Does the IRS Want to Restrict Nonprofits Use of Social Media?

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Social media provides the perfect platform for nonprofits to engage with the public and raise awareness for their cause. There are many successful case studies of nonprofits utilizing social media to help raise public awareness, and in doing so successfully fundraising without the large advertising budget that might be necessary in traditional marketing. I am one of the founding members of a social media group here in Orange County, California, #ConnectOC, that hosts events for the dual purpose of connecting professionals and raising awareness (combined with fundraising) for nonprofits.

Is there anything in this picture that the IRS might object to?

Today’s post is inspired by another person I met Windmill Networking, Shirley Ayres. Shirley does consulting for social workers and social care in the United Kingdom, and we immediately started a conversation about the need to convince public organizations about the potential good for social media. Shirley contacted me again yesterday with a surprising issue that she felt, and I agree, we need to raise public awareness on: the potential that the IRS will not allow nonprofits to freely participate in social media.

Let me explain further. Shirley started a discussion on a LinkedIn Group asking those in the group to respond to a poll about whether or not nonprofits have a social media usage policy. To her surprise, there was a gentleman from the U.S. who posted the following comment:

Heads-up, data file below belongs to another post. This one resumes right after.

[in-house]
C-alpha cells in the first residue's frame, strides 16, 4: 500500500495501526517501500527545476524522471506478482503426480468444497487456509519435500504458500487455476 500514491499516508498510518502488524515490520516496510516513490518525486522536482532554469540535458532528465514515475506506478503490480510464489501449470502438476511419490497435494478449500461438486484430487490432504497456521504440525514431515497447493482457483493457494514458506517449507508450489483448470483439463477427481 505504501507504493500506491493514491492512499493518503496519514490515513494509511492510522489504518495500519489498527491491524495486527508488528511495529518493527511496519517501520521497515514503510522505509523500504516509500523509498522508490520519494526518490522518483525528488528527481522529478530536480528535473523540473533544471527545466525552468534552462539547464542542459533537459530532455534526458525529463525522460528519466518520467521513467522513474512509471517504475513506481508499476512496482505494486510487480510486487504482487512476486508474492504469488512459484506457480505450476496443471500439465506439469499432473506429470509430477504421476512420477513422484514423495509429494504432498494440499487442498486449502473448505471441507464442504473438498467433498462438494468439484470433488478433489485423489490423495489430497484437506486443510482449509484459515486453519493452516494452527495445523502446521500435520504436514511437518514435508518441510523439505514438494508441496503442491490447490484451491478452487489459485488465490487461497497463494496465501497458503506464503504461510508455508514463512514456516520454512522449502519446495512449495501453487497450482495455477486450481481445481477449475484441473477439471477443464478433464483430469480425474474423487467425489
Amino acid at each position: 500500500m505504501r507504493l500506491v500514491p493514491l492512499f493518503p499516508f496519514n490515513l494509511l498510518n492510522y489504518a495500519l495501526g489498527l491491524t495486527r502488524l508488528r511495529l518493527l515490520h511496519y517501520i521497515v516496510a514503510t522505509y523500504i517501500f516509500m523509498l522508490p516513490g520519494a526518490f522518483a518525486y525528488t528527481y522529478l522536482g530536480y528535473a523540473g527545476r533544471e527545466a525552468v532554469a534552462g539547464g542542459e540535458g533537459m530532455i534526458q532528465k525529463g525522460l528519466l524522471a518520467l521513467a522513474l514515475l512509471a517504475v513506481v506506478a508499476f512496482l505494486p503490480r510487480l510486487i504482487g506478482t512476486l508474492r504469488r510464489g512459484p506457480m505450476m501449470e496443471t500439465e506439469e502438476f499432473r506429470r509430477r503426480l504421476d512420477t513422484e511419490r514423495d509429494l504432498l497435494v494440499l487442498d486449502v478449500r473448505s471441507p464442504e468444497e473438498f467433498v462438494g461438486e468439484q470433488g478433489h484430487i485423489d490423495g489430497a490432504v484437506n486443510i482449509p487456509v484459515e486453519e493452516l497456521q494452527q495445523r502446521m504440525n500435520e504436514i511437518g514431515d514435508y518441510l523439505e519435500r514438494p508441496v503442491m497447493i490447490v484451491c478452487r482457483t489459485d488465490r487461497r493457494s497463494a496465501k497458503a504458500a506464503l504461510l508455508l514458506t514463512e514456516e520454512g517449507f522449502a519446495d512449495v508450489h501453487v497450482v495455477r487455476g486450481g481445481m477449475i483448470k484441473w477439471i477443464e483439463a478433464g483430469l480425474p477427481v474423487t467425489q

My organization recently went through an IRS audit and was heavily scrutinized for having web linkages to various social media outlets (facebook, twitter, youtube, etc), despite them being dedicated to the non-profits purpose. The IRS agent’s position was that these social media tools distract from the non-profit purpose and create two issues…first is that these media outlets may fall within the scope of advocacy, and second is possible inurement from whomever is responsible for keeping the media outlets up to date with information. We got through the audit ok, but with the condition that we no longer use social media as a primary source for communication and dissemination of our work.

You can imagine how shocked both Shirley, and subsequently myself, were after reading this. As this comment was in a LinkedIn Group with a real professional profile attached to it, it begs to say that this story is probably not a lie.

Apparently the above organization got through the audit OK, but the condition was that they could no longer use social media as their primary source for communication. If the ideal place for nonprofits to freely and deeply engage with the public cannot be used as their primary source for communication, what could take its place?

I have never worked at a nonprofit so I do not understand the potential intricacies regarding nonprofit status and the tax code, but my knee-jerk reaction is that there is something terribly wrong here.

What do you think about this? Does your nonprofit organization have similar experiences with the IRS? Any authorities on taxes and nonprofits want to weigh in on the issue? Please help contribute to our understanding of this issue! Thanks!

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